A season that began with the good guys winning 56-12 ended with the bad guys winning 55-13.
Temple made Bucknell look like, well, Bucknell way back in late August and, in late December, North Carolina made Temple look like, well, Bucknell.
It did not have to be this way.
How about fitting an offense
around the skill sets of guys
who were recruited to run another
type of offense? That novel concept
doesn’t seem to have ever occurred
to these guys and that’s one of the
many things that was sad about this
season. If you are a professional
coach, you adjust your schemes to
fit the talents of your players,
not trying to force your players
to fit your schemes
Every single North Carolina game was a lot closer than yesterday, with the exception of Mercer (56-7). Even the thumping of North Carolina State (41-10) that made the Tar Heels bowl eligible was closer.
Where does that leave Temple?
Stuck in neutral and probably not moving forward any time in the foreseeable future. Sure, the Owls should enter next season as one of the AAC favorites but with their top players declaring early every year (Matt Hennessy was the latest and soon will be followed by Quincy Roche), the Owls really cannot move forward to the point where they can beat one of these mediocre Power 5 teams in a bowl. With Hennessy and Roche back, the Owls go in as a prohibitive AAC East favorite next season. That’s not happening.
Now they are just another contender and will be lucky to repeat the two 8-5 seasons they just consecutively finished.
The goal any program should be to improve and the Owls just have not shown one iota of improvement in the last couple of years. Eight and five and eight and five speaks for itself. At least with Golden you saw 1-11, 5-7, 9-4 and 8-4 seasons. Rhule had 2-10, 6-6, 10-4 and 10-3. That’s an improvement. You could see it coming with Al Golden and Matt Rhule but, really, can you see it coming under this staff?
The only thing we saw coming was a loss. This is what we wrote in this space way back on Dec. 13:
The reason is simple. Temple had 63-21 and 45-21 black marks on its resume and UNC had no such black marks.
UNC runs a system that fits its players. Temple does not.
Temple had a “Temple TUFF” brand of football that set it apart from other teams in the “Golden Rhule” Era. Golden believed in great defense, special teams and shortening the game by a running game that opened up the passing game.
That set Temple apart stylistically from every other team in two leagues and made the Owls just as tough to prepare for as, say, Navy is to everybody else.
Now, under the current NIU staff, the Owls run the same style of spread and read/option offense everybody else in college football runs. Incomplete passes stop the clock and, with each stoppage of clock, the bad guys get a lot more possessions with the ball than they would have under Golden or Rhule. Special teams are not even an afterthought; they are a nightmare. Rhule and Golden made certain that the special teams got the head coach the offense and defense did in coordinators and did not treat it as a group effort.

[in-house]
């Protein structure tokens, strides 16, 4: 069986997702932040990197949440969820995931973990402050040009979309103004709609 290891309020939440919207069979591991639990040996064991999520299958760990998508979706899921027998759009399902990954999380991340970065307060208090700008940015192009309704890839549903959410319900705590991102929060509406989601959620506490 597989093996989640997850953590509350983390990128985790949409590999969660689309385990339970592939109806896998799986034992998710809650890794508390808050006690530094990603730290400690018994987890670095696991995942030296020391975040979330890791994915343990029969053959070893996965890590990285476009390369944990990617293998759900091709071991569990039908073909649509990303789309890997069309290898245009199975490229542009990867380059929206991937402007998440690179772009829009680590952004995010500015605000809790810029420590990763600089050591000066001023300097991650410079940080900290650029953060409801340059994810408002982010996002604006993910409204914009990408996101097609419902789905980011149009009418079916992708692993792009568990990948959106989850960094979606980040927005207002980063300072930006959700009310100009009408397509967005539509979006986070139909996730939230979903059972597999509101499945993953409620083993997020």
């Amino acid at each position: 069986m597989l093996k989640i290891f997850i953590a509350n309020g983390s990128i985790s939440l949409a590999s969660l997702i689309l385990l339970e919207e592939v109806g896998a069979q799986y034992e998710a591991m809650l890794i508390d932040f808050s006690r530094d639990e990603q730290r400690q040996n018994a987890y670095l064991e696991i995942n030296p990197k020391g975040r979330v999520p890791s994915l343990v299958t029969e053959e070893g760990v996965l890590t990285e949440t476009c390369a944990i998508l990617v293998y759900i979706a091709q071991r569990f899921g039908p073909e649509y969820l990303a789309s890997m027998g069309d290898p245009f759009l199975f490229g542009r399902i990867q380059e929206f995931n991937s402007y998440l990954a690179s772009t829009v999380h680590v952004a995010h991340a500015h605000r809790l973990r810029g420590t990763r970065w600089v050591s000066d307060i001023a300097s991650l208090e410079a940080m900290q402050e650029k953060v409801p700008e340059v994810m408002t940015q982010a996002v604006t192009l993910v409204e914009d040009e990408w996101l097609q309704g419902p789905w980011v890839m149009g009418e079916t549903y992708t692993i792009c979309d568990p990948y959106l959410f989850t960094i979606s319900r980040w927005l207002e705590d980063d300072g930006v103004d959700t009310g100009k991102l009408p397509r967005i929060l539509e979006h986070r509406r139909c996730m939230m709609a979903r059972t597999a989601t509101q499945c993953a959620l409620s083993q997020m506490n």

No one here is calling for Rod Carey to be fired–Temple never does that nor does it have the money to–but a little flexibility next year in the organizational structure would be nice. Hiring a proven successful special teams coordinator would be even nicer. A renewed emphasis on a power running game to set up the passing game–and not vice-versa–might be nicest.
The style of offense Temple runs does nothing to help its defense and the Owls, frankly, do not have the personnel to run such an offense. Offensive coordinator Mike Uremovich said something telling when he talked about signing a new quarterback, saying that this quarterback’s skill set is more suited to the type of offense they run.
How about fitting an offense around the skill sets of guys who were recruited to run another type of offense? That novel concept doesn’t seem to have ever occurred to these guys and that’s one of the many things that was sad about this season. If you are a professional coach, you adjust your schemes to fit the talents of your players, not trying to force your players to fit your schemes.
Even sadder is a team like Eastern Michigan–with 1/10th the fanbase, talent and facilities of Temple–was a much more competitive team in a bowl game against a better AAC team (Pitt) than UNC was.
Eastern Michigan has an offense and defense suited to its personnel, not one where a new coach forces his own schemes onto players ill-suited to run them.
In other words, it has a clue. Not so sure we can say the same thing about Temple anymore.
Monday: Season Review